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Inspections play a vital role in any real estate transaction, and it is imperative agents understand the inspection procedures proscribed in the purchase agreement. Real estate agents across the state of Florida are largely familiar with and utilize both versions of the FAR/BAR Contract. This contract may be the most widely used contract within the Sunshine State. However, other contracts are in use depending on location. In Southwest Florida, two contracts are in circulation. In Collier County, the predominant contract utilized is the NABOR Contract, while in Lee County, both the FAR/BAR and NABOR Contracts are used. This blog will focus on those rights and obligations found within both the standard versions of NABOR and FAR/BAR contracts as they pertain to inspections.


Section 9(a) of the Standard FAR/BAR contract specifically lists costs to be paid by the Seller. The Standard contract provides blank spaces that allow parties to negotiate repair limits imposed on the Seller. These limits can be an expressed dollar amount or percentage of the purchase price, with the default limit set at 1.5% of the purchase price. Section 12 allows for the Buyer to conduct a property inspection for general repair, wood-destroying organisms, and any open or expired permits. The FAR/BAR Contract stipulates that all systems should operate as designed. Sellers need not address cosmetic issues. If an inspection reveals defects, the Buyer must notify the Seller before the Inspection Period ends; failure to do so will result in the Buyer forfeiting their right to repairs.

If defects are found, the Seller shall, within 10 days of receipt of the Buyer’s notice, have the requested items repaired, obtain estimates of the costs to repair and provide them to the Buyer, or have a second inspection performed. If repair estimates fall below the repair limit set out in Section 9(a), the Seller will be obligated to conduct repairs. However, if quoted estimates surpass the repair limit, the Seller may choose to pay the excess, or the Buyer may elect which repairs the Seller shall complete up to the repair limit and accept other defects in their as-is condition. If neither party provides notice, either party may cancel the agreement, and the Buyer shall be returned their deposit.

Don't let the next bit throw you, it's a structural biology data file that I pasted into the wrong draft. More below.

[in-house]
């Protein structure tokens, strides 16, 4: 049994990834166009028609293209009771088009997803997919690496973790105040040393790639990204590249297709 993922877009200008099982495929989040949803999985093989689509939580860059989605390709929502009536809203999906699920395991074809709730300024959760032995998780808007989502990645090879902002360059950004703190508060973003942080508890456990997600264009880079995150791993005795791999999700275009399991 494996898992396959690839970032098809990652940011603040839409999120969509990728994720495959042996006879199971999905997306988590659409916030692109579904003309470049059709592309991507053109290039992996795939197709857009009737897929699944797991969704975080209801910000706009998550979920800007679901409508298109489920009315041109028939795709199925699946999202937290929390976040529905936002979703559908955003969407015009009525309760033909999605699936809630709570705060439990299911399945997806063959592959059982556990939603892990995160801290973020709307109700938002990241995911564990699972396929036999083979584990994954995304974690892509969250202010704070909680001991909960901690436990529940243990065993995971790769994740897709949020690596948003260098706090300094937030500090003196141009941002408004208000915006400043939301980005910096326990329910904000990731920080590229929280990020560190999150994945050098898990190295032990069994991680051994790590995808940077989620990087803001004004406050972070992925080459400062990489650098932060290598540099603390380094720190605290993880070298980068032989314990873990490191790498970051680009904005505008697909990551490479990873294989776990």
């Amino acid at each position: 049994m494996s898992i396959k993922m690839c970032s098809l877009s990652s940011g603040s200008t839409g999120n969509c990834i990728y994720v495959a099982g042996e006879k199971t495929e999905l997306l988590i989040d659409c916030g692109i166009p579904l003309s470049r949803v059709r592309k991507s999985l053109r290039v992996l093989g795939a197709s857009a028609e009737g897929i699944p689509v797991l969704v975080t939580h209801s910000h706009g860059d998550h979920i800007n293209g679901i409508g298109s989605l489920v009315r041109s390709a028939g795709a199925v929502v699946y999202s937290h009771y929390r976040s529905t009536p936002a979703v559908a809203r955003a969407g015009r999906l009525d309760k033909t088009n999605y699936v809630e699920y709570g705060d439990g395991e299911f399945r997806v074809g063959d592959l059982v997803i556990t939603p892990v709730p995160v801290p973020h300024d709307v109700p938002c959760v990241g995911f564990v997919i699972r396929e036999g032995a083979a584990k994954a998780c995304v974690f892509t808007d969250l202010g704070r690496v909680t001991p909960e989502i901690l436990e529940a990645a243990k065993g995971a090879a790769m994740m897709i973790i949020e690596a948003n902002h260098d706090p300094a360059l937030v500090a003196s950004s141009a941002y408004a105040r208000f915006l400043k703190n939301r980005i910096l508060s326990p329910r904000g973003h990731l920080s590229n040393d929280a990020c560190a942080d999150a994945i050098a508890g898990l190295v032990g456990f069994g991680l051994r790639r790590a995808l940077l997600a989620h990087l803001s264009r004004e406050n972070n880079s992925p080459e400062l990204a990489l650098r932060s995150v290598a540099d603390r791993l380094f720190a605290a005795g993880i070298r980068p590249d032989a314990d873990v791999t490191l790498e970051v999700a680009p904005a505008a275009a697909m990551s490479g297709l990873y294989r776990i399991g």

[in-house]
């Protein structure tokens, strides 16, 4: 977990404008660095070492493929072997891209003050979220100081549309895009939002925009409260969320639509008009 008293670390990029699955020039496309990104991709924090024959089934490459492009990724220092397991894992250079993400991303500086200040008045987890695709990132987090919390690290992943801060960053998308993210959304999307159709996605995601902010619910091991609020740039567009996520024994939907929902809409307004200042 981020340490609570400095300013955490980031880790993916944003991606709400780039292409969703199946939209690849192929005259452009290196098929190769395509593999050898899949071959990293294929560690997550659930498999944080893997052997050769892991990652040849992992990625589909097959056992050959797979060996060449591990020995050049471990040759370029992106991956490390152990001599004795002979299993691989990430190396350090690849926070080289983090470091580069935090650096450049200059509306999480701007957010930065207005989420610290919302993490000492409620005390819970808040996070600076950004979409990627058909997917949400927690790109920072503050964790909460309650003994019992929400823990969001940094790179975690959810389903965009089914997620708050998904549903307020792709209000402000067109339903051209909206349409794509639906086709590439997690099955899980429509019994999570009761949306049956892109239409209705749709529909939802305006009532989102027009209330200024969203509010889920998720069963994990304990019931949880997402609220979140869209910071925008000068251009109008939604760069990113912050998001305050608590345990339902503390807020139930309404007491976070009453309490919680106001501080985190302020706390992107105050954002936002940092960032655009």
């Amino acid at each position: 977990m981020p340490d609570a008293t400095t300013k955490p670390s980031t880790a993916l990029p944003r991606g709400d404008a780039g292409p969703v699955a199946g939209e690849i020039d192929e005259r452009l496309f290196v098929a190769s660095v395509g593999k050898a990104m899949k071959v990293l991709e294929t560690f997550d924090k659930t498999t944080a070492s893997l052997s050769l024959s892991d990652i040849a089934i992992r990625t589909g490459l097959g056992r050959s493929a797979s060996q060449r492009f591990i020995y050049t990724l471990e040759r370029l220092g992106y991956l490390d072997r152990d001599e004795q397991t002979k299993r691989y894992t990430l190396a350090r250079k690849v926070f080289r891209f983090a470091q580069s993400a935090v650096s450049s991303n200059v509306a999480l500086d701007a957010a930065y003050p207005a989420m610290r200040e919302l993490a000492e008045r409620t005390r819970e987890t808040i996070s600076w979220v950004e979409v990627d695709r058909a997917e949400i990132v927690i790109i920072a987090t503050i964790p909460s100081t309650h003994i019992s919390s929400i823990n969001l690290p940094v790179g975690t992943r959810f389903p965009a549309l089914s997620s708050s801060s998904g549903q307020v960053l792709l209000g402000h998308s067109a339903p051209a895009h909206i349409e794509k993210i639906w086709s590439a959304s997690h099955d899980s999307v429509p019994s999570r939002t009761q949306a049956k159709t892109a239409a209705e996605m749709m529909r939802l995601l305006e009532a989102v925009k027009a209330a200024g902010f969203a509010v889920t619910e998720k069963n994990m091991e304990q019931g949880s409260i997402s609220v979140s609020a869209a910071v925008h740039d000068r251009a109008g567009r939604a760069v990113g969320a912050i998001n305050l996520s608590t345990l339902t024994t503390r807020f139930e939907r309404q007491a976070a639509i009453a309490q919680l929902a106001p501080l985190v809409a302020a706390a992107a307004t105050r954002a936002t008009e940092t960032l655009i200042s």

Much like the FAR/BAR contract, the NABOR contract provides for a default 15-day inspection period. However, the items permitted to be inspected are much more comprehensive. Within 15 days of the Effective Date, the Buyer is permitted to have the property, appliances, and all systems inspected in addition to radon gas, lead-based paint, termites, and wood destroying organisms, the presence of toxic or pathogenic molds, and the existence of any open or expired permits.

               In the event Defective Inspection Items are discovered, the Buyer must notify and provide a complete copy of the inspection report to the Seller along with the Buyer’s election as to what they wish the Seller to do within 5 days of the expiration of the Inspection Period. The Buyer may request the Seller to conduct all necessary repairs as stated in the inspection report, receive a credit in the amount of estimated costs of repairs from the Seller, or a combination of the two. If the Buyer fails to make an election, the Buyer waives their right and is deemed to have accepted the property in its as-is condition.

               Within 10 days of receipt of the Buyer’s inspection report and election, the Seller has a duty to notify the Buyer that they accept, refuse, or counter the Buyer’s election. If the Seller refuses the Buyer’s election, the Buyer may terminate the agreement within 5 days of receipt of the Seller’s refusal and receive the deposit back. If the Buyer fails to terminate the agreement, the Buyer is deemed to have accepted the Seller’s refusal and accepts the property in its as-is condition. If the Seller counters the Buyer’s election and the Buyer does not timely terminate the agreement, the Buyer is deemed to have accepted the Seller’s response.

As you can see, the procedures relating to inspection vary greatly depending on the contract used for any given real estate purchase. While the FAR/BAR Contract provides for upper threshold limits the Seller is obligated to pay to remedy any inspection defects, the NABOR Contract contains no such obligation and instead allows for continuing limited negotiation as it relates to inspection defects. Understanding these differences is vital to navigating inspection related issues and guide your clients to a successful closing. If you have any questions regarding these two contracts, please do not hesitate to reach out to your local real estate attorney.

Jacob Van Duren

Jacob Van Duren

Jacob focuses his practice on residential real property transactions.

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